51 Making Systems of Privilege Visible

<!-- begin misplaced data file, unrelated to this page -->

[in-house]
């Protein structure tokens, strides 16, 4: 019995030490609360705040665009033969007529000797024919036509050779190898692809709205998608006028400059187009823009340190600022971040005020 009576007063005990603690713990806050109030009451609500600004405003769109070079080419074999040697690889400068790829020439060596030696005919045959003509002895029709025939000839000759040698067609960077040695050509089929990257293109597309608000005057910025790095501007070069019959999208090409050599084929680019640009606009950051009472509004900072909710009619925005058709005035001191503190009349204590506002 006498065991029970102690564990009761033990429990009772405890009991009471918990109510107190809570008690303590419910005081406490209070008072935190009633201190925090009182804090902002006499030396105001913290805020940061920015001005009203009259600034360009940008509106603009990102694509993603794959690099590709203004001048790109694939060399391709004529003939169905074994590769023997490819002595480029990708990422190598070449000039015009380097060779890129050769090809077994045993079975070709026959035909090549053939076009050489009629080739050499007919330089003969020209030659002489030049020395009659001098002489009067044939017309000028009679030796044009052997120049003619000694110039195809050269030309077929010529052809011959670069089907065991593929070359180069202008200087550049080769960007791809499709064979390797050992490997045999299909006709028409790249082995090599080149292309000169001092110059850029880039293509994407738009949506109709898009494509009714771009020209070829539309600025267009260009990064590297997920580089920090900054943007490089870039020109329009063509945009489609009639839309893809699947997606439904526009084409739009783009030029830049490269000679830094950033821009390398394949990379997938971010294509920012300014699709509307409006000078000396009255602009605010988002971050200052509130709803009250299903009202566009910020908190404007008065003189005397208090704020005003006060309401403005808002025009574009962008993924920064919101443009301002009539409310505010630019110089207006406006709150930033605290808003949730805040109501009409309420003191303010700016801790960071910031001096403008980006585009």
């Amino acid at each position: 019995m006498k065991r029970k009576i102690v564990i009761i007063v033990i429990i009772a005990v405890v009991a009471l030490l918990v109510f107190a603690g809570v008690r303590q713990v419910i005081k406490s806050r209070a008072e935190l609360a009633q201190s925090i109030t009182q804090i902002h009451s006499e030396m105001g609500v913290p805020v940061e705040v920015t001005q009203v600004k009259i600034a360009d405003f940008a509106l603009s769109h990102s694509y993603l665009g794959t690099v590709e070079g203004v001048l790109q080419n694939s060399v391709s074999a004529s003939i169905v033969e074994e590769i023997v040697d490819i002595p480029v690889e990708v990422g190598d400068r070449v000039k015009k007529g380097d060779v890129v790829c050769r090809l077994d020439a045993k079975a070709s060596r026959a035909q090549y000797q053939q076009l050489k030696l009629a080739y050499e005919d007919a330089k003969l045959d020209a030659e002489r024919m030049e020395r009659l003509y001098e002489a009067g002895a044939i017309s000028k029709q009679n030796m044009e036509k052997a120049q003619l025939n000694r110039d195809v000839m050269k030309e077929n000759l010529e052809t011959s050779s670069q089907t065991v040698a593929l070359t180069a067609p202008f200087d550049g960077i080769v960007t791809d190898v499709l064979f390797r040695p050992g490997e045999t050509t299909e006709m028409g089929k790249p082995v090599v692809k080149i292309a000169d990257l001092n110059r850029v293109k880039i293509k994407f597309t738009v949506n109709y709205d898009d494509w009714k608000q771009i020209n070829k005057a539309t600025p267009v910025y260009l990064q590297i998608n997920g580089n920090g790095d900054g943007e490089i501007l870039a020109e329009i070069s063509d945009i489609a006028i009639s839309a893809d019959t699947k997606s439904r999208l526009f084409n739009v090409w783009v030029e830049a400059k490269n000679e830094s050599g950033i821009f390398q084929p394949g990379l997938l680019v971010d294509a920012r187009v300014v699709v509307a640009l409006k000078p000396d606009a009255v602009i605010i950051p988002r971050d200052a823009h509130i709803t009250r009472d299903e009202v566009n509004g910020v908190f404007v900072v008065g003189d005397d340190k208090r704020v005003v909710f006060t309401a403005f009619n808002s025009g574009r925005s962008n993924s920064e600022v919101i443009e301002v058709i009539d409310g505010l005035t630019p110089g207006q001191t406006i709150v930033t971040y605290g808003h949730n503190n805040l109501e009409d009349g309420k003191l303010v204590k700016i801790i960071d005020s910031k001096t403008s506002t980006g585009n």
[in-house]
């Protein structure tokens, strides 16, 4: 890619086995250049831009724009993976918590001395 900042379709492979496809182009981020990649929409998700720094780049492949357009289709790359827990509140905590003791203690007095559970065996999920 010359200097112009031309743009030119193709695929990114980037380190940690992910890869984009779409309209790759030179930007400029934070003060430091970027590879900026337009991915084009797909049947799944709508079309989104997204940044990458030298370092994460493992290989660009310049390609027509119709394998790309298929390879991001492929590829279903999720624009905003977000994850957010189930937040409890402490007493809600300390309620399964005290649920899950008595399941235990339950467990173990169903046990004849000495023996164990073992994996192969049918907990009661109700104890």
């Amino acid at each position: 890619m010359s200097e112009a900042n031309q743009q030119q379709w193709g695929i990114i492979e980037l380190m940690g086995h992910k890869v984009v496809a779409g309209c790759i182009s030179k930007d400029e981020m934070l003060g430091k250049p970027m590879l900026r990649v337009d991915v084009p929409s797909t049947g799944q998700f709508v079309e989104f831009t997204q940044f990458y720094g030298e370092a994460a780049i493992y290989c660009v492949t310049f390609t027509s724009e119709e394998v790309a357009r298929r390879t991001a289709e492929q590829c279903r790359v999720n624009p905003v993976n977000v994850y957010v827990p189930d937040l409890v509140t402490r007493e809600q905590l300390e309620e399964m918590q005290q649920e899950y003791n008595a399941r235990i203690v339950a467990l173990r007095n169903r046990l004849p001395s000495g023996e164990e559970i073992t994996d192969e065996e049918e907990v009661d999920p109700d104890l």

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51 Making Systems of Privilege Visible STEPHANIE M. WILDMAN WITH ADRIENNE D. DAVIS How Language Veils the Existence of Systems of Privilege Race and gender are, after all, just words. Yet when we learn that someone has had a child, our first question is usually "Is it a girl or a boy?" Why do we ask that, instead of something like"Are the mother and child healthy?" We ask, "Is it a girl or a boy?" according to philosopher Marilyn Frye, because we do not know how to relate to this new being without knowing its gender.1 Imagine how long you could have a discussion with or about someone without knowing her or his gender. We place people into these categories because our world is gendered. Similarly, our world is also raced, and it is hard for us to avoid taking mental notes as to race. We use our language to categorize by race, particularly, if we are white, when that race is other than white. Marge Shultz has written of calling on a Latino student in her class2 She called him Mr. Martinez, but his name was Rodriguez. The class tensed up at her error; earlier that same day another professor had called him Mr. Hernandez, the name of the defendant in the criminal law case under discussion. Professor Shultz talked later with her class about her error and how our thought processes lead us to categorize in order to think. She acknowledged how this process leads to stereotyping that causes pain to individuals. We all live in this raced and gendered world, inside these powerful categories, that make it hard to see each other as whole people. But the problem does not stop with the general terms"race" and "gender." Each of these categories contains the images, like an entrance to a tunnel with many passages and arrows pointing down each possible path, of subcategories. Race is often defined as black and white; sometimes it is defined as white and "of color." There are other races, and s,ometimes the categories are each listed-for example, as African American, Hispanic American, Asian American, Native American, and White American, if whiteness is mentioned at all. All these words, describing racial subcategories, seem neutral on their face, like equivalent .titles . But however the subcategories are listed, however neutrally the words are expressed, these words mask a system of power, and that system privileges whiteness. Other words we use to describe subordination also mask the operation of privilege. Increasingly , people use terms like "racism" and "sexism" to describe disparate treatment and the perpetuation of power. Yet this vocabulary of "isms" as a descriptive shorthand for undesirable, disadvantaging treatment creates several serious problems. From PRIVILEGE REVEALED: How INVISIBLE PREFERENCE UNDERMINES AMERICA by Stephanie M. Wildman et al. Copyright © 1996. Reprinted by permission of New York University Press. Copyrighted Material Making Systems of Privilege Visible 315 First, calling someone a racist individualizes the behavior and veils the fact that racism can occur only where it is culturally, socially, and legally supported. It lays the blame on the individual rather than the systemic forces that have shaped that individual and his or her society. Whites know they do not want to be labeled racist; they become concerned with how to avoid that label, rather than worrying about systemic racism and how to change it. Second, the isms language focuses on the larger category, such as race, gender, sexual preference. Isms language suggests that within these larger categories two seemingly neutral halves exist, equal parts in a mirror. Thus black and white, male and female, heterosexual and gay/lesbian appear, through the linguistic juxtaposition, as equivalent subparts. In fact, although the category does not take note of it, blacks and whites, men and women, heterosexuals and gays/lesbians are not equivalently situated in society. Thus the way we think and talk about the categories and subcategories that underlie the isms allows us to consider them parallel parts, and obscures the pattern of domination and subordination within each classification. Similarly, the phrase "isms" itself gives the illusion that all patterns of domination and subordination are the same and interchangeable. The language suggests that someone subordinated under one form of oppression would be similarly situated to another person subordinated under another form. Thus, a person subordinated under one form may feel no need to view himself or herself as a possible oppressor, or beneficiary of oppression, within a different form. For example, white women, having an...